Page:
The Supreme Court’s most recent confrontation with race-based affirmative action, Fisher v. University of Texas, did not live up to people’s expectations—or their fears. The Court did not explicitly change the current approach in any substantial way. It did, however, signal that it wants race-based affirmative action to be subject to real strict scrutiny, not the watered-down version featured in Grutter v. Bollinger. That is a significant signal, because under real strict scrutiny, almost all race-based affirmative action programs are likely unconstitutional. This is especially true given the conceptual framework the Court has created for such programs—the way the Court has set up the constitutional analysis.
On the other hand, the Court’s conceptual framework is wildly, almost absurdly, wrong. This Article will discuss the way the Court has set up the constitutional analysis of affirmative action and why it is wrong. It will do so in the form of a list—a list of the propositions we must accept if we are to take the Court’s affirmative action jurisprudence at face value. Some of these are things that the Court has said explicitly, and others are inferences I feel it is fair to draw. Not all of them command majority support, and when they do not, I note that. Some of them, I hope, bear their absurdity on their face; for others, I offer some explanation of why I think they do not make sense. In all, I hope this list supports the assessment I give my first-year constitutional law students: of all the areas of the Court’s jurisprudence we cover in our survey of constitutional law, the handling of race-based affirmative action is the least defensible.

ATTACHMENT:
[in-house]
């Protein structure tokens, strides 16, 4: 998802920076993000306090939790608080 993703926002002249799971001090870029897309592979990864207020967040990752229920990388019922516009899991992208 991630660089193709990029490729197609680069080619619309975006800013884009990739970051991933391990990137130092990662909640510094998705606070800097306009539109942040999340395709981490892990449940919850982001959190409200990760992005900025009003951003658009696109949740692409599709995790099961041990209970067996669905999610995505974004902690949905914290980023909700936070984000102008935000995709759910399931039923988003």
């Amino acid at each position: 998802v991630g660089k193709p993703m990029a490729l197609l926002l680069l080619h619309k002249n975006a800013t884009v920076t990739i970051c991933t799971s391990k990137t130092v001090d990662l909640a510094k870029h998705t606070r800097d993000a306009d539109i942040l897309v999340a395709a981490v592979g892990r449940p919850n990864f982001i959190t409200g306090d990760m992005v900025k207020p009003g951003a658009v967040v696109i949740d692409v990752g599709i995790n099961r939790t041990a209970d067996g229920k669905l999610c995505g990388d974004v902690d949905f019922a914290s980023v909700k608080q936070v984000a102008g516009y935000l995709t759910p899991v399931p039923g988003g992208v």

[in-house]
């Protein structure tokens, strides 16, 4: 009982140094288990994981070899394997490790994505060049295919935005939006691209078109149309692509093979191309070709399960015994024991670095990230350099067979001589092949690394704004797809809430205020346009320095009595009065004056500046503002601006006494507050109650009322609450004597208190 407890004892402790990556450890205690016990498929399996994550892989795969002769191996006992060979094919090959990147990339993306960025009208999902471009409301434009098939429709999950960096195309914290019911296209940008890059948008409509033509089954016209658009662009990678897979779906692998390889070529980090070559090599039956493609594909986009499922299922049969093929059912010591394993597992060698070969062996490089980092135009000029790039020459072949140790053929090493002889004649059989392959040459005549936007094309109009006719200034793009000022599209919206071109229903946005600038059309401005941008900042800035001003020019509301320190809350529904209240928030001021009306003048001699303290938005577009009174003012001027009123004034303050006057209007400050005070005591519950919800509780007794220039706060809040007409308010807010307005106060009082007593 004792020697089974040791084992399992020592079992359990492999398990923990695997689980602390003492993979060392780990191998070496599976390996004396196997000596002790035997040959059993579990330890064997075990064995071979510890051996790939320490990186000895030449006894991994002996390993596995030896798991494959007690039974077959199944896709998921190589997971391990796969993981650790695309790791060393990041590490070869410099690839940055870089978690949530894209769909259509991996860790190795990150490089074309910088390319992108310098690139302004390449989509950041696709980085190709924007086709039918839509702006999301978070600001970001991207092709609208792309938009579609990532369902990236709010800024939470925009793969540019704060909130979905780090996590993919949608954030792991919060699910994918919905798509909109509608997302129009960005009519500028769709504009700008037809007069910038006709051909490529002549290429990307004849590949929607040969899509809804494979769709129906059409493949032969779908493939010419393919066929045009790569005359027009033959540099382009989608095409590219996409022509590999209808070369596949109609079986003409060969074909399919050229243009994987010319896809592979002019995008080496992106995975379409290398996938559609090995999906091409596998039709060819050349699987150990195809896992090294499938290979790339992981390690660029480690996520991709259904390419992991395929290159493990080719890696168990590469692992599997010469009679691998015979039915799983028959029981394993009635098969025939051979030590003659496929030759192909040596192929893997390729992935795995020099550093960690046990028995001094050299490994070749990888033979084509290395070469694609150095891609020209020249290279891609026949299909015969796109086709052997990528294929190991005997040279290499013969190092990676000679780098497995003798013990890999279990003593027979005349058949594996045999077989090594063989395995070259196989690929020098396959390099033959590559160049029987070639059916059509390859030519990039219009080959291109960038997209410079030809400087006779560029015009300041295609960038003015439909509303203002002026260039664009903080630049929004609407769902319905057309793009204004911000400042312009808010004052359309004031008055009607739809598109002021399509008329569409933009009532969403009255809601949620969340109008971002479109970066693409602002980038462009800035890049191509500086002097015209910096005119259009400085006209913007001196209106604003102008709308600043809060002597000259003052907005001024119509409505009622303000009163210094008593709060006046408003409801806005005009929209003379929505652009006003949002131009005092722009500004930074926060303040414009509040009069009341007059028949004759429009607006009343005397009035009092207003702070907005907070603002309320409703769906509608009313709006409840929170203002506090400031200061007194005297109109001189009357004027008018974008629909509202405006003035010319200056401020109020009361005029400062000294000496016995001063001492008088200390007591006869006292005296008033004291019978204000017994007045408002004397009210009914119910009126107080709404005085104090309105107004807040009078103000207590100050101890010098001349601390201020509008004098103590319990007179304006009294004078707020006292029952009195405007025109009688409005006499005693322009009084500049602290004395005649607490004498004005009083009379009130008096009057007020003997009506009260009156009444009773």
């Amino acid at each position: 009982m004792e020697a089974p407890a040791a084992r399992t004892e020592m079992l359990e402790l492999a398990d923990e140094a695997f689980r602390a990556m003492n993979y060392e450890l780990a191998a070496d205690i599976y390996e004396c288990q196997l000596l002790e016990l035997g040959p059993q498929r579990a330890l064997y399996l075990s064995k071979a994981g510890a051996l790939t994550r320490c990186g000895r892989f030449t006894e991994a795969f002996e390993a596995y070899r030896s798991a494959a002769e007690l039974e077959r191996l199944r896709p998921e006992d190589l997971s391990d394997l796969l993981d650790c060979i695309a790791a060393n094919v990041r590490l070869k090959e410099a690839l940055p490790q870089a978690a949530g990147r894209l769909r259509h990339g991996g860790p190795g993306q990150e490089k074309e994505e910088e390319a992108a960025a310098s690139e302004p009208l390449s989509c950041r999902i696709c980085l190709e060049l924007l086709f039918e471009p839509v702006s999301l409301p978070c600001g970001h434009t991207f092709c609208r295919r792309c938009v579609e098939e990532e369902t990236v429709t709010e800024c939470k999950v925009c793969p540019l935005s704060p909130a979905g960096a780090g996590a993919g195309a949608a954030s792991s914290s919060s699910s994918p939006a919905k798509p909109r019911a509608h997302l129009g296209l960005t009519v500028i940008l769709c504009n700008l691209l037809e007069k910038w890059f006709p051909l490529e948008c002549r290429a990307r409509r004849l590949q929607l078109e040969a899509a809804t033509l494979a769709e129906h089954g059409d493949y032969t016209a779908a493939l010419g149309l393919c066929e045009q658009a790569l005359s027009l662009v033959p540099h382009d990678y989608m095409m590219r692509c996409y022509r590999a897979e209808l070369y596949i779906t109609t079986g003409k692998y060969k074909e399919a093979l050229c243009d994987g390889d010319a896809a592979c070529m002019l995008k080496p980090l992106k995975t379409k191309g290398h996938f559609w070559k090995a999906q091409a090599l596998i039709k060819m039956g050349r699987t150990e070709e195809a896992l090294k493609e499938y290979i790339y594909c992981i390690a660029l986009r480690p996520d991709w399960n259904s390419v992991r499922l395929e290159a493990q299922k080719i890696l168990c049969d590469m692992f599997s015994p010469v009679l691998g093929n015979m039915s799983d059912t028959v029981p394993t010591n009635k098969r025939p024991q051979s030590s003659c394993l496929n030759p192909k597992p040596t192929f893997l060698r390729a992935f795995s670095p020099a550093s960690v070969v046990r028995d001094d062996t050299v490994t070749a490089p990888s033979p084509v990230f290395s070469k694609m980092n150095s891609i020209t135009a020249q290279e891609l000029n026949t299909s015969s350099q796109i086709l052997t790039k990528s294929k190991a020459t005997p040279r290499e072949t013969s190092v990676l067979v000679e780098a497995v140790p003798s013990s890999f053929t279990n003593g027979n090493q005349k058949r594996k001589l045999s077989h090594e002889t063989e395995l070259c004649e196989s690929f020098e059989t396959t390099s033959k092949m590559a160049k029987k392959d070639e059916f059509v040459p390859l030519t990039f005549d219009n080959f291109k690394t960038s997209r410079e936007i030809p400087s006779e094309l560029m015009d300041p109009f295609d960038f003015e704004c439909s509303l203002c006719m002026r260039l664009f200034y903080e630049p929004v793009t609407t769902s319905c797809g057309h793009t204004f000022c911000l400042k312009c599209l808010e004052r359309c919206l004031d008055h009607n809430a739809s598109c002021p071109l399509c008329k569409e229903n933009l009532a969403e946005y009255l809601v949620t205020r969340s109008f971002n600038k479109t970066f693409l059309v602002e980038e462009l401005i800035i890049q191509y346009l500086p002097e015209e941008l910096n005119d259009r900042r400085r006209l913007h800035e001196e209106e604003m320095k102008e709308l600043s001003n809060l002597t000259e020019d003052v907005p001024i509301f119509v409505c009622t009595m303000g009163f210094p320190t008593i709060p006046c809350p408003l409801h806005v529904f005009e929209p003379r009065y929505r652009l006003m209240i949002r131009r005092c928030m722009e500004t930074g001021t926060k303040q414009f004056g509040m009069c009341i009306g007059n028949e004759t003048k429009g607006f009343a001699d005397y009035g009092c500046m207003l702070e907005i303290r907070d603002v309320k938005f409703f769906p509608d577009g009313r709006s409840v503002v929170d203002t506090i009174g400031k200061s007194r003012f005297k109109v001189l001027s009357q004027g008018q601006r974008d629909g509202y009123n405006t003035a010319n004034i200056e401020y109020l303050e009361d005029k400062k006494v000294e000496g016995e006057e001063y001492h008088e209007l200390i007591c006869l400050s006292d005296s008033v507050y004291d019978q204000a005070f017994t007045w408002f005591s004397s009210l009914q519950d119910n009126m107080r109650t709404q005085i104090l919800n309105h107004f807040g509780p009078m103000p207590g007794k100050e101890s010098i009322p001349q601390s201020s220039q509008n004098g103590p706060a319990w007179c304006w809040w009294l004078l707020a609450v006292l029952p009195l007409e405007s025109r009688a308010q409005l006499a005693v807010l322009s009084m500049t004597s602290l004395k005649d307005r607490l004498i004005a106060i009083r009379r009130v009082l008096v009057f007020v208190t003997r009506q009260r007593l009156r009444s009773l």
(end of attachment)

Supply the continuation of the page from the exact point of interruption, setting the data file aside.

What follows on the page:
Roosevelt, Kermit III, "The Ironies of Affirmative Action" (2015). Faculty Scholarship at Penn Law. 1598.
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